One of the best things about Fierce Ink Press (my first publishers, who have since gone out of business) was that they introduced me to Emma Dolan, the illustrator who created all the covers for the Portia Adams Adventures.
Well, it would seem destiny (and Emma’s considerable talent) have brought us together again, because DCB has commissioned her to create the book cover for Pickles vs the Zombies!
This blog post is inspired by the incredible Beverly Wolov, whom I met at the GridLock Conference last month. During a panel discussion she revealed her gift of fashion history, and I had to stop her afterwards to talk to her about the 1930s, Portia, and all the fashion issues I have. If you know me at all, you know my preferred outfit is a comic-book t-shirt and jeans, but I am expected to write descriptive scenes about Portia and the fashion she would be wearing in 1930s London.
Beverly, lovely lady that she is, not only read Jewel of the Thames, but came back to me with all kinds of suggestions for future outfits/fabrics/styles for the characters in my book series!
She also sent along the images in this blog post from her collection of fashion books and magazines that I intend to harness in my writing.
Beverly is a guest photographer and researcher at the Smithsonian (Yes THAT Smithsonian) and has an M.A. in the History of Decorative Arts from the Smithsonian Institute-Corcoran College of Art and Design where her studies focused primarily on the history of fashion, of lace, and material culture.
Enjoy the fabulous images below and expect to see them incorporated into Thrice Burned and No Matter How Improbable very soon!
Fashion Design 1800-1940. The Pepin Press, Amsterdam. 2001. p. 357
Fashion Design 1800-1940. The Pepin Press, Amsterdam. 2001. p. 355.
Fashion Design 1800-1940. The Pepin Press, Amsterdam. 2001. p. 354
1928-1930. John Peacock. Costume 1066-1990s. Thames and Hudson Ltd., London. 1986 and 1994. p.117
1928-1930. John Peacock. Costume 1066-1990s. Thames and Hudson Ltd., London. 1986 and 1994. p.116.
John Peacock. Fashion Accessories.Thames and Hudson, Ltd. 2000. p. 57
John Peacock. Fashion Accessories.Thames and Hudson, Ltd. 2000. p. 64
John Peacock. Fashion Accessories.Thames and Hudson, Ltd. 2000. p. 65
John Peacock. Fashion Accessories.Thames and Hudson, Ltd. 2000. p. 58
John Peacock. Fashion Accessories.Thames and Hudson, Ltd. 2000. p. 68.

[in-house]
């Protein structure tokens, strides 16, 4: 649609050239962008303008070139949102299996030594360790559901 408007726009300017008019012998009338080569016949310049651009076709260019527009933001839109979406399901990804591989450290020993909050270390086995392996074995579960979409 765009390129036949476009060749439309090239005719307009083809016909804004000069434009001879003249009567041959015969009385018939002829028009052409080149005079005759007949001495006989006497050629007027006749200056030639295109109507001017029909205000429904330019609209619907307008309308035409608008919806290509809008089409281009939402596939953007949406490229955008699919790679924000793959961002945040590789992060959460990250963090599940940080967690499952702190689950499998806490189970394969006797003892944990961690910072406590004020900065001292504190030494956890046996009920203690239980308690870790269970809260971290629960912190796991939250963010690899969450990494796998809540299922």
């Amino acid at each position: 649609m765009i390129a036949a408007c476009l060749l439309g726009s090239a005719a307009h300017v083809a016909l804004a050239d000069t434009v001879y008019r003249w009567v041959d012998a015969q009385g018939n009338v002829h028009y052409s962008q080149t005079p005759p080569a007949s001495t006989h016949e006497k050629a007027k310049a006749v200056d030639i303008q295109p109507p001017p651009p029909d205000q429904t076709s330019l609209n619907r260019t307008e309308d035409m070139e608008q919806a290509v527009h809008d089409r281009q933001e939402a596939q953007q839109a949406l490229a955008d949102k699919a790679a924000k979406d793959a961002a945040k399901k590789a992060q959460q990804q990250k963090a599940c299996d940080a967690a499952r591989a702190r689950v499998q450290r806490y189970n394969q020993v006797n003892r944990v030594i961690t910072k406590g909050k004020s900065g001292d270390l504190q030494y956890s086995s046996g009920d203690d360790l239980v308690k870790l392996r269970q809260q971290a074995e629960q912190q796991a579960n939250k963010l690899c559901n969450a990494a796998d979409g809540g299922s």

I’ve never been good with spatial reasoning, I really have to see something to understand it, let alone to describe it in prose in a book!
I wanted to include a secret hiding spot where Holmes would have kept his really top-secret stuff, and that Portia could discover and use to her own advantage as well. My idea was that the spot be somewhere behind the fireplace, but in trying to articulate both its discovery and usage, I struggled to explain it clearly.
So I kind of built it, with cardboard, to be able to describe it things that are happening in a scene. Its kind of a little diorama. Hopefully it will be useful in the future when I do other descriptive writing, but at the very least, it will help me be consistent (like when I describe Portia coming out of her bedroom and bumping into her dresser on her right – let’s establish the dresser is on the right!!).
This first pic is of the whole apartment (the bathroom is in the lower right quadrant, the fireplace on the left and Portia’s bed is hidden in the top right quadrant.
This second picture is of the a close up of the fireplace itself.
Note the two white columns on either side and the mantlepiece.
The chairs are the wingbacks Portia usually sits in and in the very left of the image you can barely see the stove. Yes, I know, try not to get distracted by the horrible details, this is NOT my forte.
Now if you look at the third image below of the diorama in close-up you see my clumsy fingers demonstrating how the white columns rotate forward, allowing for limited storage behind them and beside the actual fireplace. I figure with the brick all-round the fireplace area, and the white columns being made out of wood, the hidden contents should be reasonably protected from a fire in the fireplace.